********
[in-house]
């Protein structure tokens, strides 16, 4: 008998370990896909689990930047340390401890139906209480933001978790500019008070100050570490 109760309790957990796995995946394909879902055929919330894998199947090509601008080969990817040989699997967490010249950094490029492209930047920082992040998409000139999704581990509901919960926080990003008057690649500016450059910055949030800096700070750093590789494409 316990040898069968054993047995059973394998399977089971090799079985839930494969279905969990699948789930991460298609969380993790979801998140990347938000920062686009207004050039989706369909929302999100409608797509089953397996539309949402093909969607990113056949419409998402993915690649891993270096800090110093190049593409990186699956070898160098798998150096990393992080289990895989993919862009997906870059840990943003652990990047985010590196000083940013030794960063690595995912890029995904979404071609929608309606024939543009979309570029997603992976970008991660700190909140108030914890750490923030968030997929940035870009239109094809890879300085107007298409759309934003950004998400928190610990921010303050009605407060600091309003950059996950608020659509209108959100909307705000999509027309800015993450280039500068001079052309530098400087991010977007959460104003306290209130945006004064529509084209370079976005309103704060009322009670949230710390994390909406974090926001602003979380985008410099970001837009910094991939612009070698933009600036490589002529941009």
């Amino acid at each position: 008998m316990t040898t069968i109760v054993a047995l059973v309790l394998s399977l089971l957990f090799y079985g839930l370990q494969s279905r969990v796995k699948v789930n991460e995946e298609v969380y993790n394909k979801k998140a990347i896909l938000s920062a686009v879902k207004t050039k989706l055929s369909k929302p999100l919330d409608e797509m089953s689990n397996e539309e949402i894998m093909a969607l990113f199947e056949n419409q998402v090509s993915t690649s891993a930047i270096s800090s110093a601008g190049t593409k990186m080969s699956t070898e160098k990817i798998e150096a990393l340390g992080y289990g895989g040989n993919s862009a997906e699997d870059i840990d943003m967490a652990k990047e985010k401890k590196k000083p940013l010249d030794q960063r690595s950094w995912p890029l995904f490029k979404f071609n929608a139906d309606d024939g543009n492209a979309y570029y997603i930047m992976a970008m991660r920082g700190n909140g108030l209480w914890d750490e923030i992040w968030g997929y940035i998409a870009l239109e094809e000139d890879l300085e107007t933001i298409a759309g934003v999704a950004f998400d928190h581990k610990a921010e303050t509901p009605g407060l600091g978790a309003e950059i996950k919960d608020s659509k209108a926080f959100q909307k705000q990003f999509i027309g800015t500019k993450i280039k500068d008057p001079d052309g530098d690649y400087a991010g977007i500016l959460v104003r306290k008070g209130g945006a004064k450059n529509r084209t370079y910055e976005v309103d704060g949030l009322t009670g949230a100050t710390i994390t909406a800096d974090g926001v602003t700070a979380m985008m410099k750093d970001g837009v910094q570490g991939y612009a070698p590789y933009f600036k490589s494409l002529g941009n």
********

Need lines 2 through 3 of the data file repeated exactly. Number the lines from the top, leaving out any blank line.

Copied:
């Protein structure tokens, strides 16, 4: 008998370990896909689990930047340390401890139906209480933001978790500019008070100050570490 109760309790957990796995995946394909879902055929919330894998199947090509601008080969990817040989699997967490010249950094490029492209930047920082992040998409000139999704581990509901919960926080990003008057690649500016450059910055949030800096700070750093590789494409 316990040898069968054993047995059973394998399977089971090799079985839930494969279905969990699948789930991460298609969380993790979801998140990347938000920062686009207004050039989706369909929302999100409608797509089953397996539309949402093909969607990113056949419409998402993915690649891993270096800090110093190049593409990186699956070898160098798998150096990393992080289990895989993919862009997906870059840990943003652990990047985010590196000083940013030794960063690595995912890029995904979404071609929608309606024939543009979309570029997603992976970008991660700190909140108030914890750490923030968030997929940035870009239109094809890879300085107007298409759309934003950004998400928190610990921010303050009605407060600091309003950059996950608020659509209108959100909307705000999509027309800015993450280039500068001079052309530098400087991010977007959460104003306290209130945006004064529509084209370079976005309103704060009322009670949230710390994390909406974090926001602003979380985008410099970001837009910094991939612009070698933009600036490589002529941009």
């Amino acid at each position: 008998m316990t040898t069968i109760v054993a047995l059973v309790l394998s399977l089971l957990f090799y079985g839930l370990q494969s279905r969990v796995k699948v789930n991460e995946e298609v969380y993790n394909k979801k998140a990347i896909l938000s920062a686009v879902k207004t050039k989706l055929s369909k929302p999100l919330d409608e797509m089953s689990n397996e539309e949402i894998m093909a969607l990113f199947e056949n419409q998402v090509s993915t690649s891993a930047i270096s800090s110093a601008g190049t593409k990186m080969s699956t070898e160098k990817i798998e150096a990393l340390g992080y289990g895989g040989n993919s862009a997906e699997d870059i840990d943003m967490a652990k990047e985010k401890k590196k000083p940013l010249d030794q960063r690595s950094w995912p890029l995904f490029k979404f071609n929608a139906d309606d024939g543009n492209a979309y570029y997603i930047m992976a970008m991660r920082g700190n909140g108030l209480w914890d750490e923030i992040w968030g997929y940035i998409a870009l239109e094809e000139d890879l300085e107007t933001i298409a759309g934003v999704a950004f998400d928190h581990k610990a921010e303050t509901p009605g407060l600091g978790a309003e950059i996950k919960d608020s659509k209108a926080f959100q909307k705000q990003f999509i027309g800015t500019k993450i280039k500068d008057p001079d052309g530098d690649y400087a991010g977007i500016l959460v104003r306290k008070g209130g945006a004064k450059n529509r084209t370079y910055e976005v309103d704060g949030l009322t009670g949230a100050t710390i994390t909406a800096d974090g926001v602003t700070a979380m985008m410099k750093d970001g837009v910094q570490g991939y612009a070698p590789y933009f600036k490589s494409l002529g941009n």